The command should produce an output as shown below. (with additional status messages):

Spark context Web UI available at http://172.26.236.247:4041
Spark context available as 'sc' (master = yarn, app id = application_1490217230866_0002).
Spark session available as 'spark'.
Welcome to


      ____              __
     / __/__  ___ _____/ /__
    _\ \/ _ \/ _ `/ __/  '_/
   /___/ .__/\_,_/_/ /_/\_\   version 2.1.0.2.6.0.0-598
      /_/

Using Scala version 2.11.8 (Java HotSpot(TM) 64-Bit Server VM, Java 1.8.0_112)
Type in expressions to have them evaluated.
Type :help for more information.

scala>
scala> val file = sc.textFile("s3a://testbucket/testdata")
file: org.apache.spark.rdd.RDD[String] = s3a://testbucket/testdata MapPartitionsRDD[1] at textFile at <console>:24

scala> val counts = file.flatMap(line => line.split(" ")).map(word => (word, 1)).reduceByKey(_ + _)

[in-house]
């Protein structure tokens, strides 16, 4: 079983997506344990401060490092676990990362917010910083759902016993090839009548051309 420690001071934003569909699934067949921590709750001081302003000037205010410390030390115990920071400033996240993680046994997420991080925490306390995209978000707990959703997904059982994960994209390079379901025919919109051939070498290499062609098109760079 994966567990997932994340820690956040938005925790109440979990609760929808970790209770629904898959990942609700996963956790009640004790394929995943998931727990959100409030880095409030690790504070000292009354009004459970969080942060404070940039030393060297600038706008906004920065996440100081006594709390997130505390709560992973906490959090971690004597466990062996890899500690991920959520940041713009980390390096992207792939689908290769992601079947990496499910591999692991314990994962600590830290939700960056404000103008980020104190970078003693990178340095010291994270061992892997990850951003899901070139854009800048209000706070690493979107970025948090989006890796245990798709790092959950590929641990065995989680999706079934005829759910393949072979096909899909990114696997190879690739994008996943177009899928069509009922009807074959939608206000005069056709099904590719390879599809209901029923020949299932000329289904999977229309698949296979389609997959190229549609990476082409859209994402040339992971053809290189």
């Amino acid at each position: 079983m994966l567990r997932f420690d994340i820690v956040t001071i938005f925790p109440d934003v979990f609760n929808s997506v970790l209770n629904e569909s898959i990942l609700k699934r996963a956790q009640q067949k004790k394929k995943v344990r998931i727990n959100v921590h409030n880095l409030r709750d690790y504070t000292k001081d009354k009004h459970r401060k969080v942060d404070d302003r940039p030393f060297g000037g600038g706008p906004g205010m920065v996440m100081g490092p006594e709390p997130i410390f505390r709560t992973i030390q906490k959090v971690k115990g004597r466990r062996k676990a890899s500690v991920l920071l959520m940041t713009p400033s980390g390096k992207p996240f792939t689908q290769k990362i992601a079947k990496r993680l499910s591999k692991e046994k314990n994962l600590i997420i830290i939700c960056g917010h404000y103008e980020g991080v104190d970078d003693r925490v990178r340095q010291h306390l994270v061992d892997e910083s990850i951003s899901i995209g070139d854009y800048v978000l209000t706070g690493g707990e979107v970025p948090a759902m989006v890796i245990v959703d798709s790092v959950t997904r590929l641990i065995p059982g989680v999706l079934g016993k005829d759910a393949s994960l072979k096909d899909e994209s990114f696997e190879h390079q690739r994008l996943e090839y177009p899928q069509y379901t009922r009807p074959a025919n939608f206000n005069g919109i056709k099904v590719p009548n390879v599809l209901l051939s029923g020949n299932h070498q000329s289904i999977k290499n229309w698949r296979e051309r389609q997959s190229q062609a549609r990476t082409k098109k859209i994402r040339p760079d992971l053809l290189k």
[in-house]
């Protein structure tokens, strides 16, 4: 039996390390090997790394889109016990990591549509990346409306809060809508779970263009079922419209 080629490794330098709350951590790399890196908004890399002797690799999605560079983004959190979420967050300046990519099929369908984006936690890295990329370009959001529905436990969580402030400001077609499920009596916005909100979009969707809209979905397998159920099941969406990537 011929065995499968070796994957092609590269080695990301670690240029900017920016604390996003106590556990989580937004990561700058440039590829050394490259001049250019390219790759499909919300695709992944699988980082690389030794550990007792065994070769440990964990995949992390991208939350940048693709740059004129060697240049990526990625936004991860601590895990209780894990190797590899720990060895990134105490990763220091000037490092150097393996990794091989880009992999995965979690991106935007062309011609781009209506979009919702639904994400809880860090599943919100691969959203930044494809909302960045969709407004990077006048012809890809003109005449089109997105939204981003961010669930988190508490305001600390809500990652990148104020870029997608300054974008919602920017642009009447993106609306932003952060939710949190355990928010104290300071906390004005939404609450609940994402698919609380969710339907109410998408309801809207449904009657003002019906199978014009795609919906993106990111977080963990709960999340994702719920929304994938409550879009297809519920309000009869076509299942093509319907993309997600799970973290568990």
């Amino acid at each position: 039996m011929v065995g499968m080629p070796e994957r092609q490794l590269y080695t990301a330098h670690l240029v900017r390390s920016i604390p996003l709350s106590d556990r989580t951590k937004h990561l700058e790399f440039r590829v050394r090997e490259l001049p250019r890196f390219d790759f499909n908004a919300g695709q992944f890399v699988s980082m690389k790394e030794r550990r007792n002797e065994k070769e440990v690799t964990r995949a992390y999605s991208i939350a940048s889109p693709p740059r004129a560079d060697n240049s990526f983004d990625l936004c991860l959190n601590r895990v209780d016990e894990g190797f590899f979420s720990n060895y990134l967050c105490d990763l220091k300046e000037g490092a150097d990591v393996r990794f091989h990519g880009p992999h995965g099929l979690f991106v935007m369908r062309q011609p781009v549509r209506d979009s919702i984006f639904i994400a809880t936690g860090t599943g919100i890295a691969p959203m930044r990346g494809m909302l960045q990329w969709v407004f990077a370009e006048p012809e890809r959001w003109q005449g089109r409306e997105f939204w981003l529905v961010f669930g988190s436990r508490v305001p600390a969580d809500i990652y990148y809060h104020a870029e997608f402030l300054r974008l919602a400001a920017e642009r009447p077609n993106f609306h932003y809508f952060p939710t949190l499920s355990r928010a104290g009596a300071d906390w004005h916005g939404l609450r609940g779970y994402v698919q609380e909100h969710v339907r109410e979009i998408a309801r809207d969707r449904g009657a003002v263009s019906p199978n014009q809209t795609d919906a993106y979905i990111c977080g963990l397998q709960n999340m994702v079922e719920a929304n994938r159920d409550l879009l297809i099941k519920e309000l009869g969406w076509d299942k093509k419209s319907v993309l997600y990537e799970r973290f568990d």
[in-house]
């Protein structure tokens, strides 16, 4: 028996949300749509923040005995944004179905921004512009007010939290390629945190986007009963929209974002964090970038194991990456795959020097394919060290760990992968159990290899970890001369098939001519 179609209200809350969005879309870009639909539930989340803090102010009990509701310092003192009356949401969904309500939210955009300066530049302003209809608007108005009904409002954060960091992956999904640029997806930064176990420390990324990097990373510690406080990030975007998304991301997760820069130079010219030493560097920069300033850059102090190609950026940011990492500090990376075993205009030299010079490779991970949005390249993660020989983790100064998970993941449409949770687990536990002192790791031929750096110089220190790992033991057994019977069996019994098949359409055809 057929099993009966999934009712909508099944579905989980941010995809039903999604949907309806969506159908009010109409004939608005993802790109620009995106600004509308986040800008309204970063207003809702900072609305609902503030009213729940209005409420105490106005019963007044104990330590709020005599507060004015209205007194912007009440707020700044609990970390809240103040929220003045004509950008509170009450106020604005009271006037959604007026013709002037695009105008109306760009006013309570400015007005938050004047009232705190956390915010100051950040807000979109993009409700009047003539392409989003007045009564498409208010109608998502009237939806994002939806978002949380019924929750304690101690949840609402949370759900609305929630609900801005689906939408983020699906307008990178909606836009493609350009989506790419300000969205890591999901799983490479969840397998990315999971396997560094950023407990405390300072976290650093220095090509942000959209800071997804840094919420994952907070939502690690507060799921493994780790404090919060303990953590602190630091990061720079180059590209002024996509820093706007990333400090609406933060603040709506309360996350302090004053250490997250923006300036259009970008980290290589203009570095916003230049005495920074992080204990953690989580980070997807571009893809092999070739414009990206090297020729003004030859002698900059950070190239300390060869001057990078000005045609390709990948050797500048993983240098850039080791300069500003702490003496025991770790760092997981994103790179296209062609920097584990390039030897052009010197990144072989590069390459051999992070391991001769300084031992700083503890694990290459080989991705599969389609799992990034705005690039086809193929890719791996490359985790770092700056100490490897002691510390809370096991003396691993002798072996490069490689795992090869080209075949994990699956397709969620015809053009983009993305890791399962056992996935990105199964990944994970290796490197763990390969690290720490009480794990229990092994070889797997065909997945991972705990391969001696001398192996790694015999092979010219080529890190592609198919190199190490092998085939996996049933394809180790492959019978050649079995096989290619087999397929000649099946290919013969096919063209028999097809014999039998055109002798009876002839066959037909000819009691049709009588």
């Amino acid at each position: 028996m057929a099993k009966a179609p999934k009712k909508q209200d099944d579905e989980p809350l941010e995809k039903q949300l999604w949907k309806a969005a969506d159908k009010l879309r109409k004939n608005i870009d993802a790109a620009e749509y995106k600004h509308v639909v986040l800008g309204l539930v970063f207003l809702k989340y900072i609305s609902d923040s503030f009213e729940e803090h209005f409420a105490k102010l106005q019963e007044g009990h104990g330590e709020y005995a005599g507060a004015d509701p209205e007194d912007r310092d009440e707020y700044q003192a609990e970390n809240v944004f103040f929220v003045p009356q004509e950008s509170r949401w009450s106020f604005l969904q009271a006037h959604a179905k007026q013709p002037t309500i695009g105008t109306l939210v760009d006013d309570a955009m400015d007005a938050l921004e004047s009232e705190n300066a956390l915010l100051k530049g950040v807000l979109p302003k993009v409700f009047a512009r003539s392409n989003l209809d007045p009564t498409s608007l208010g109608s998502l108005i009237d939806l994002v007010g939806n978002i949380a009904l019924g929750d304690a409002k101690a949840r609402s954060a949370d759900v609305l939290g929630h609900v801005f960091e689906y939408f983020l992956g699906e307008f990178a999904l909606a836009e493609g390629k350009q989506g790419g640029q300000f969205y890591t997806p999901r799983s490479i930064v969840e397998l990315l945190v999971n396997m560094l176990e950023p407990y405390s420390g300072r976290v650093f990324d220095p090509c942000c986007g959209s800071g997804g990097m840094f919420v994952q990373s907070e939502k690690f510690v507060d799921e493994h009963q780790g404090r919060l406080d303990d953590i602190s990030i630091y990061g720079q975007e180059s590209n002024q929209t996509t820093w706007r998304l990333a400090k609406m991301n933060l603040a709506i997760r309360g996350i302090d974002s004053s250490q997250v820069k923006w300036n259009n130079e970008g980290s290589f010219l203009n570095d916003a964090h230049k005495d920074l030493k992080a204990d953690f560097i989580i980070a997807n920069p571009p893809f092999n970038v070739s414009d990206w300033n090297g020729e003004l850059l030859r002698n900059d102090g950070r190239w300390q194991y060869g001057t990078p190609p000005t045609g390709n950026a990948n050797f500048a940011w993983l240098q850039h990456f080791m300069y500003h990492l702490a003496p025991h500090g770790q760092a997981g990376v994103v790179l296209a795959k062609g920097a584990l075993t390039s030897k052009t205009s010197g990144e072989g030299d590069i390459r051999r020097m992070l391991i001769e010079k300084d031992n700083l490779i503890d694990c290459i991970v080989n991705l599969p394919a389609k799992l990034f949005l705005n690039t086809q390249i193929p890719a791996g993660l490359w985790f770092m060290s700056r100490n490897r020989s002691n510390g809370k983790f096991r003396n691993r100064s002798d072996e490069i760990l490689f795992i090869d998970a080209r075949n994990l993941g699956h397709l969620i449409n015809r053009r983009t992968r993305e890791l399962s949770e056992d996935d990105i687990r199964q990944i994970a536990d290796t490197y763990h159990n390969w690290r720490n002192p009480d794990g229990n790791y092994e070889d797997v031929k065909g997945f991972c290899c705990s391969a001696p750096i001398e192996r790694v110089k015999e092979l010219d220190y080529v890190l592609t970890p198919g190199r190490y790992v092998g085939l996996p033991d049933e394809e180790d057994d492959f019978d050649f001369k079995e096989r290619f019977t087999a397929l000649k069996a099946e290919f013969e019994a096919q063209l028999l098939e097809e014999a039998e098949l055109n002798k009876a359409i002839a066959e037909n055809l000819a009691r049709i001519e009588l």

counts: org.apache.spark.rdd.RDD[(String, Int)] = ShuffledRDD[4] at reduceByKey at <console>:25

scala> counts.saveAsTextFile("s3a://testbucket/wordcount")

Use one of the following approaches to view job output:

View output in the Scala shell:

scala> counts.count()
364

To view the output from MinIO exit the Scala shell. View WordCount job status:

hadoop fs -ls s3a://testbucket/wordcount

The output should be similar to the following:

Found 3 items
-rw-rw-rw-   1 spark spark          0 2019-05-04 01:36 s3a://testbucket/wordcount/_SUCCESS
-rw-rw-rw-   1 spark spark       4956 2019-05-04 01:36 s3a://testbucket/wordcount/part-00000
-rw-rw-rw-   1 spark spark       5616 2019-05-04 01:36 s3a://testbucket/wordcount/part-00001